D. Hearing on the Complaint

At the time of the hearing on the Complaint for Administrative Review, the Court generally reviews the complaint, the record of proceedings and argument of counsel in open court. Counsel may not attempt to introduce and the court may not entertain new or additional evidence or testimony on matters in issue before the administrative agency. 735 ILCS 5/3 110; Franz_v._Edgar, 133 Ill. App. 3d 513, 478 N.E. 2d 1165 (Ill. App. 4th Dist. 1985).

E. Decision of the Court

Pursuant to the provisions of 735 ILCS 5/3 111, the Circuit Court may dispose of the Complaint for Administrative Review in one of several different ways:

(1) Affirm or reverse the decision in whole or in part;

(2) Reverse and remand the decision in whole or in part, and in such case, to state the questions requiring further hearing or proceedings and to give such other instructions as may be proper;

(3) Remand

(a) to affirm or reverse the decision in whole or in part;

(b) where a hearing has been held by the agency, to reverse and remand the decision in whole or in part, and, in such case, to state the questions requiring further hearing or proceedings and to give such other instructions as may be proper;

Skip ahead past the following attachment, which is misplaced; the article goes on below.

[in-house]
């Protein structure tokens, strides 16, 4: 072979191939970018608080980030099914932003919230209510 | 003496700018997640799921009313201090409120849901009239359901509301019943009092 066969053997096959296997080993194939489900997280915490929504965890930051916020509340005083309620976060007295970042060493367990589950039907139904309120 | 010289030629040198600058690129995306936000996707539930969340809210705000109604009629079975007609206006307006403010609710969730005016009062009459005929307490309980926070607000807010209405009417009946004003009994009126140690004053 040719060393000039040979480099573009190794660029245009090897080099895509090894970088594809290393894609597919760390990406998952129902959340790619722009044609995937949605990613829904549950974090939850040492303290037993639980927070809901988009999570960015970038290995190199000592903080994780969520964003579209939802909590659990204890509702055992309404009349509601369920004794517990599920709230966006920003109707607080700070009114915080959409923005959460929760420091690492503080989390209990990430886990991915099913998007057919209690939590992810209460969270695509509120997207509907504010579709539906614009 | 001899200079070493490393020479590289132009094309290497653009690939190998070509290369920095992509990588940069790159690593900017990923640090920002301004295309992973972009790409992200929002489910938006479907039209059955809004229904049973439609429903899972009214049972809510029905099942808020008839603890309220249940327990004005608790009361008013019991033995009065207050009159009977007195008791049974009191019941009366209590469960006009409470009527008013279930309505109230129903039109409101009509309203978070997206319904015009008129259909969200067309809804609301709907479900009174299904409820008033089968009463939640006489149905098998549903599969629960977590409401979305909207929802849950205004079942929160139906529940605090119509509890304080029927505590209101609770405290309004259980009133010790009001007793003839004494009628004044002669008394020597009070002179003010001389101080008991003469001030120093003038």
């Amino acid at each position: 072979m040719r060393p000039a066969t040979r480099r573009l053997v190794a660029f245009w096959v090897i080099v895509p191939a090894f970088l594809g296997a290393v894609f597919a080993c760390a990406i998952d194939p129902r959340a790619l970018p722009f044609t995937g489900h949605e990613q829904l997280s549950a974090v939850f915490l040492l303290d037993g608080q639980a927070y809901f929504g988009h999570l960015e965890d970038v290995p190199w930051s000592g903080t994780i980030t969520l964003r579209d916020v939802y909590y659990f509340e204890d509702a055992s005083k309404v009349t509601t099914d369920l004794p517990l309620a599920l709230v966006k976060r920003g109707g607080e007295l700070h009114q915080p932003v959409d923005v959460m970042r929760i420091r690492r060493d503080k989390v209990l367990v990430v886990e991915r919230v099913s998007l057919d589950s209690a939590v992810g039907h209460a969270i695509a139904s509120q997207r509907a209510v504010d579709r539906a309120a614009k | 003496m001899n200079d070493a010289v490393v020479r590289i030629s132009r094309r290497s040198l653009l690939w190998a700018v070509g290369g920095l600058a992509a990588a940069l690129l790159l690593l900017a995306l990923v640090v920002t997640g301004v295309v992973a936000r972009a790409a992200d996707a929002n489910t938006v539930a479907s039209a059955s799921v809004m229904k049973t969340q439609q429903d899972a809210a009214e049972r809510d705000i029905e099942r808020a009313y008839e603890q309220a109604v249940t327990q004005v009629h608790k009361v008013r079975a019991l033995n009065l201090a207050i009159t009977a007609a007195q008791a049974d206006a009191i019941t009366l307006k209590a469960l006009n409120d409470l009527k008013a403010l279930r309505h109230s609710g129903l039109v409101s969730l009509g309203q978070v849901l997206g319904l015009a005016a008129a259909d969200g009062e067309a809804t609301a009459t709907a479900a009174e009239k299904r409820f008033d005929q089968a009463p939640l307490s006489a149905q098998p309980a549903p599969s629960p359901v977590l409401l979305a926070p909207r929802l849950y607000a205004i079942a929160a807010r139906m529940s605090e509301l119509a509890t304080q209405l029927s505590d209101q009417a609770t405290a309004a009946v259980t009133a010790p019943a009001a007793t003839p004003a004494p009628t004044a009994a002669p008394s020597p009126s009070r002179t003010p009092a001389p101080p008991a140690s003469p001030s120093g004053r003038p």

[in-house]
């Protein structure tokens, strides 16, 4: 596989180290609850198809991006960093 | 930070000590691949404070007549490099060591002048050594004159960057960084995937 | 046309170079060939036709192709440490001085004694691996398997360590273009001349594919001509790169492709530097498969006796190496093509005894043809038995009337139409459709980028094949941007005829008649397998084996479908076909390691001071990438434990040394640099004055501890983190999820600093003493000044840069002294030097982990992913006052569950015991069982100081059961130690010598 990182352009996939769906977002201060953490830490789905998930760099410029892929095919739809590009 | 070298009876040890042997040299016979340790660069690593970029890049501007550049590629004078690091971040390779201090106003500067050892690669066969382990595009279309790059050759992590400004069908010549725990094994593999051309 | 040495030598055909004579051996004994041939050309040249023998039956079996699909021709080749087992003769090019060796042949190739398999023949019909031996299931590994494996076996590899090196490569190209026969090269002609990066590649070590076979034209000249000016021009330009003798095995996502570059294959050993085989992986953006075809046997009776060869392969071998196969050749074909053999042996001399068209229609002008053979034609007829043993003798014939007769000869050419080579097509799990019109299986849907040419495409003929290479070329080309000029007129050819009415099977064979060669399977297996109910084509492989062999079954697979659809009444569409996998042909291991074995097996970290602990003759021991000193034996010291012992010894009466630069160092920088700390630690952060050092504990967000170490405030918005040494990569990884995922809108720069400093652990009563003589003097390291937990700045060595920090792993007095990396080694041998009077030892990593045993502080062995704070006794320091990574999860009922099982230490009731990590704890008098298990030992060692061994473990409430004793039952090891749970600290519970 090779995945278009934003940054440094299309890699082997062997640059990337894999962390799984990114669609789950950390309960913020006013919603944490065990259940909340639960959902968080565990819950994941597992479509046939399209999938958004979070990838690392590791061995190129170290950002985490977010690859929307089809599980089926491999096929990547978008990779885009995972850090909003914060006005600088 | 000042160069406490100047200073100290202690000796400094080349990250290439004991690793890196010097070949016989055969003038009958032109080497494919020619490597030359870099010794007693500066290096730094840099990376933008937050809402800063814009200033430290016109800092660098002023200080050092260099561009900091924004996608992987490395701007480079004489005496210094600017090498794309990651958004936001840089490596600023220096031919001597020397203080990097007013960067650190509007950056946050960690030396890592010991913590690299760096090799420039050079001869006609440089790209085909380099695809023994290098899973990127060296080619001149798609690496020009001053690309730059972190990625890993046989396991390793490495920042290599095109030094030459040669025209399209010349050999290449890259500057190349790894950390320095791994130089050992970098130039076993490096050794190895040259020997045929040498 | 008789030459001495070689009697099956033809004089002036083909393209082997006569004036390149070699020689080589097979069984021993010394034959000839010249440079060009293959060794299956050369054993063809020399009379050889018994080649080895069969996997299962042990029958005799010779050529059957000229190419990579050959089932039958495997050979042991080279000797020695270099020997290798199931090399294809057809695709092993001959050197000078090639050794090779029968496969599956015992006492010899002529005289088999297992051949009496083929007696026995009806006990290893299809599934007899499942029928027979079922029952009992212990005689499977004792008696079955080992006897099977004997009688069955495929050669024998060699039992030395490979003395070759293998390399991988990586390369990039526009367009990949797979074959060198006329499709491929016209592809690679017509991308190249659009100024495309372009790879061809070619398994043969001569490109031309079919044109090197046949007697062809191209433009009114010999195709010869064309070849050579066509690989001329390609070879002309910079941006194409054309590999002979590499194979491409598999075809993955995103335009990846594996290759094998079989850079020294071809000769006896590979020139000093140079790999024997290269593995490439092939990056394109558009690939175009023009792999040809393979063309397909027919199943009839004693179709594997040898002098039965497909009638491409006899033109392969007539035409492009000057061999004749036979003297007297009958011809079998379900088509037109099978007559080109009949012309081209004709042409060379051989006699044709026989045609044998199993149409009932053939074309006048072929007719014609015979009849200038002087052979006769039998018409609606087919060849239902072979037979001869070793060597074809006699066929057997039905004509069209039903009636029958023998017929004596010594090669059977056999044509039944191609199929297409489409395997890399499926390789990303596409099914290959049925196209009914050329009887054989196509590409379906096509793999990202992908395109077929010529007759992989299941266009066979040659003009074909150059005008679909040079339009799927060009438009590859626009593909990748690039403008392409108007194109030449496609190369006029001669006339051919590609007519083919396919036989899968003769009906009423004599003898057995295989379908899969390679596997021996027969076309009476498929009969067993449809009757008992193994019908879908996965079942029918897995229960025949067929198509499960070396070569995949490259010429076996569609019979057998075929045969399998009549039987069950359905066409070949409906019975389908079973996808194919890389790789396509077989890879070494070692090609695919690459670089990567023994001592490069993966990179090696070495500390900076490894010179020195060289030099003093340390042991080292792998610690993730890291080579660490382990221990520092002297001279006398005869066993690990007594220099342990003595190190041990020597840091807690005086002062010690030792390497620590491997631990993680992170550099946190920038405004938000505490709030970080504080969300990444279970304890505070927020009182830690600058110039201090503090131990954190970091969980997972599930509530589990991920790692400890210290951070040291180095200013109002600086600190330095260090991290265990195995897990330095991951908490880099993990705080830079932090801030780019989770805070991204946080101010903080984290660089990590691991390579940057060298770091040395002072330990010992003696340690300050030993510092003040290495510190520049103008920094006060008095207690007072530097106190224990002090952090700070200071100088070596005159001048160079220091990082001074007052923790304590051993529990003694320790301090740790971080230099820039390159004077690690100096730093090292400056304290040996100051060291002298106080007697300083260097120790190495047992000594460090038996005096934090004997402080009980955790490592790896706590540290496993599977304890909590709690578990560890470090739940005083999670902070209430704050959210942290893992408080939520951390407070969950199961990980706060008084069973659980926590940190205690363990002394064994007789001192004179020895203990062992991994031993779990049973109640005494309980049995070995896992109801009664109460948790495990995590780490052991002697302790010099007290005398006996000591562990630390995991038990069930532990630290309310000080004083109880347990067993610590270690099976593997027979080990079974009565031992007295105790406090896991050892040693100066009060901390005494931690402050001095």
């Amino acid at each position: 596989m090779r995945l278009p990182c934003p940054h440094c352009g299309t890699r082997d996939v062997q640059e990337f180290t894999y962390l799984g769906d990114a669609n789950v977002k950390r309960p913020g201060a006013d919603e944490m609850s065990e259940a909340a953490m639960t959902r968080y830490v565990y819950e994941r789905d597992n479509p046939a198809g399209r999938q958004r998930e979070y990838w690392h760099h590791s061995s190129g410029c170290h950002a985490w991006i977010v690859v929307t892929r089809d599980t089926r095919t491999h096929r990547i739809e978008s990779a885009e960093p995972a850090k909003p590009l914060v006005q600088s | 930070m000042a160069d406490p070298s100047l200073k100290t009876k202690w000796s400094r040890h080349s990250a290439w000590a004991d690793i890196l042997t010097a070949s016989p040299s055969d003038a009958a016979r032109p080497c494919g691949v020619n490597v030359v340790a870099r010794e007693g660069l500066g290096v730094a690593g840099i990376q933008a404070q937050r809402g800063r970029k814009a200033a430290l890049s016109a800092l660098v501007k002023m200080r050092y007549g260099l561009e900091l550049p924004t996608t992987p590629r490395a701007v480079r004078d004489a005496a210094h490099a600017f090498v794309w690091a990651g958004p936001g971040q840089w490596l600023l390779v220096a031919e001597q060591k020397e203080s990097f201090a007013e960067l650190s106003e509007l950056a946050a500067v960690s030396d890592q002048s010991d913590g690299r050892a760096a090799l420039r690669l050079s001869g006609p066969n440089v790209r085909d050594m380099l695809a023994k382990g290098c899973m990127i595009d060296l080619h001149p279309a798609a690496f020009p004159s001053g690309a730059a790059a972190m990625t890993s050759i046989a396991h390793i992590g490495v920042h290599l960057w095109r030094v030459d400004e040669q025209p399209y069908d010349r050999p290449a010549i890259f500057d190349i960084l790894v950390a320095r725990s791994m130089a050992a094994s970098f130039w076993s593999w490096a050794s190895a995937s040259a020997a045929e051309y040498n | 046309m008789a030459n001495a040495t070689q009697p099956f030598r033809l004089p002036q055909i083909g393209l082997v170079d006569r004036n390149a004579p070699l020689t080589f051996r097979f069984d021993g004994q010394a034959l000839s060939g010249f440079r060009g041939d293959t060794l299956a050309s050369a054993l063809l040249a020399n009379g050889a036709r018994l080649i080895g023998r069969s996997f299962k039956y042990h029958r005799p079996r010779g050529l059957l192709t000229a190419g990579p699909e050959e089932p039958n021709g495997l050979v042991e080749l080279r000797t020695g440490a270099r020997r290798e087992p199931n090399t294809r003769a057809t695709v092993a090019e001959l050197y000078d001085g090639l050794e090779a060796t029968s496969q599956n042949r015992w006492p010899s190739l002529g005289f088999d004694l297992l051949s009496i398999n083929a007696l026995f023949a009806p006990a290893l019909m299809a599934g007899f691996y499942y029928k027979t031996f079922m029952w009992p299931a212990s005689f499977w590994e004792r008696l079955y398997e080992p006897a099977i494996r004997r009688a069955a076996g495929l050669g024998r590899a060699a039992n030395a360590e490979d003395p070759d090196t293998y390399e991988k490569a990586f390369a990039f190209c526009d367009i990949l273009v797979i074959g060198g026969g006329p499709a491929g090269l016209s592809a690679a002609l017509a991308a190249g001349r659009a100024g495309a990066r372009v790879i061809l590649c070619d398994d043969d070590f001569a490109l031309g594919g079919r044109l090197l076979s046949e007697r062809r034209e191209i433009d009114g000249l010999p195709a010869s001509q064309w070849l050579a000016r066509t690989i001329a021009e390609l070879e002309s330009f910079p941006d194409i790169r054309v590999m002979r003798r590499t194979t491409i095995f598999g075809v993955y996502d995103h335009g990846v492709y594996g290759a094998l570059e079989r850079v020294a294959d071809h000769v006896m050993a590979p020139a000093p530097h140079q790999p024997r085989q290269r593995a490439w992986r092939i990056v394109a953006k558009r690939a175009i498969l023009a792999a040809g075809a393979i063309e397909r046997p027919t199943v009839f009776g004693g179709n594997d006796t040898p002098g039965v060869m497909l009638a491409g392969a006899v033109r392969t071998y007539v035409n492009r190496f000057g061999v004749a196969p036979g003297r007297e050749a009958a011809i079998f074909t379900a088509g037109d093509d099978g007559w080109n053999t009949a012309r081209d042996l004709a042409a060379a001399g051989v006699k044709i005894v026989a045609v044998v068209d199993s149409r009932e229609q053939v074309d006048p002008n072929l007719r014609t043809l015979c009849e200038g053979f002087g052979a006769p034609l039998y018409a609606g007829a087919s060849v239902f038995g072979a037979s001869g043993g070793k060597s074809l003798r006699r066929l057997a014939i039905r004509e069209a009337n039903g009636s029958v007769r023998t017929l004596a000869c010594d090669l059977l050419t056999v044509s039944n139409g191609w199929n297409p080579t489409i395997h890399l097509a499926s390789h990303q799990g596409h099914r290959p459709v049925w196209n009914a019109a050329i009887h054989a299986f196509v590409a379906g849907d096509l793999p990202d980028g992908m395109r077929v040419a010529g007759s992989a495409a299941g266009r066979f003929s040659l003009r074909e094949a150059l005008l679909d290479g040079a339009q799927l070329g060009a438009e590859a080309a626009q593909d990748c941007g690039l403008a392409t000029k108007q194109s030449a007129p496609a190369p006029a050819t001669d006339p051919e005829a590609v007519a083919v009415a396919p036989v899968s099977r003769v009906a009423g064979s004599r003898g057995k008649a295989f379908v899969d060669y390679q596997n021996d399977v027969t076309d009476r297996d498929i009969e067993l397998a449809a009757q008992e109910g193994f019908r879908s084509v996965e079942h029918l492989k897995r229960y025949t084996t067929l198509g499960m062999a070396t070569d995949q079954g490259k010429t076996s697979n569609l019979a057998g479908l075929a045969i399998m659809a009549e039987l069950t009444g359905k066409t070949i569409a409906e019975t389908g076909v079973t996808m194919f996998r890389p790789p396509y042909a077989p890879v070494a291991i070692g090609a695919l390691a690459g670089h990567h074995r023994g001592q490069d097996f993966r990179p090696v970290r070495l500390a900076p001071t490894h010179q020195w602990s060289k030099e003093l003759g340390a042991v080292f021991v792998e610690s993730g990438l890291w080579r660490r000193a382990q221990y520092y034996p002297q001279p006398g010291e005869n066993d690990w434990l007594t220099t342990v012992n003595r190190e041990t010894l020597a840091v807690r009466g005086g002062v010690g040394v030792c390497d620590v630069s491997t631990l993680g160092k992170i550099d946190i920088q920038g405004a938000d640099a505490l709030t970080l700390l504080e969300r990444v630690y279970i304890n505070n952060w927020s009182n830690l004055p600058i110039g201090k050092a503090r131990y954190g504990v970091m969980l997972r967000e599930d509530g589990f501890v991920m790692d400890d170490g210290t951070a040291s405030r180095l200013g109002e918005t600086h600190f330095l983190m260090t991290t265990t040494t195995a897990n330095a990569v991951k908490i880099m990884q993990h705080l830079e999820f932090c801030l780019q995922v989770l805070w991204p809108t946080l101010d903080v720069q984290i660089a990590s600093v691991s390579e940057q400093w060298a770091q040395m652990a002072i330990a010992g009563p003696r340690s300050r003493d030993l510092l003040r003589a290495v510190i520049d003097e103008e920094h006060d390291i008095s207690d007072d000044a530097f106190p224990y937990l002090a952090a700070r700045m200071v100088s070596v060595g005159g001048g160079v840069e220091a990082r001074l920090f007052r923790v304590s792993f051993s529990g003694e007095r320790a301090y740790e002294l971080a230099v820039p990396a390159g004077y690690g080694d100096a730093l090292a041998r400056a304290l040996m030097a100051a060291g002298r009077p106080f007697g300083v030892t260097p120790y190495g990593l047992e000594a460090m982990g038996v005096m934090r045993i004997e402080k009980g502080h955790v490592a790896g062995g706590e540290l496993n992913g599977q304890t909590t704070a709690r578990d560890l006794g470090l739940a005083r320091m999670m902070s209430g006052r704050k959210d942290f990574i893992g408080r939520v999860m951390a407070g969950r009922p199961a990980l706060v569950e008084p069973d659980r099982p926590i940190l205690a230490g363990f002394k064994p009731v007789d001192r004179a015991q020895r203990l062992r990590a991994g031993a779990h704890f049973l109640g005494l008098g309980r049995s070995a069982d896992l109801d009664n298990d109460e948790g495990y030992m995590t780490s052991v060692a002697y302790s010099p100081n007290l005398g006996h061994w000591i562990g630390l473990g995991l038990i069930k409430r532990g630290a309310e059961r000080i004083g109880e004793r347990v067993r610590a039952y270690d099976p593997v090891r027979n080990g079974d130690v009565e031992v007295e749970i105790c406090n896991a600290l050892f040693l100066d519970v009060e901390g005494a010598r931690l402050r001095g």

(c) where a hearing has been held by the agency, to remand for the purpose of taking additional evidence when from the state of the record of the administrative agency or otherwise it shall appear that such action is just. However, no remandment shall be made on the ground of newly discovered evidence unless it appears to the satisfaction of the court that such evidence has in fact been discovered subsequent to the termination of the proceedings before the administrative agency and that it could not by the exercise of reasonable diligence have been obtained at such proceedings; and that such evidence is material to the issues and is not cumulative; 735 ILCS 5/3 111 (5 7).

Technical errors in the proceedings before the administrative agency or its failure to observe the technical rules of evidence shall not constitute grounds for the reversal of the administrative decision unless it appears to the court that such error or failure materially affected the rights of any part and resulted in substantial injustice to him or her. 735 ILCS 5/3 111(b).

F. Applicable Case Law

1. Review of Findings and Conclusions of Agency

The findings and conclusions of an administrative agency are presumed to be prima facie true and correct. 735 ILCS 3 110.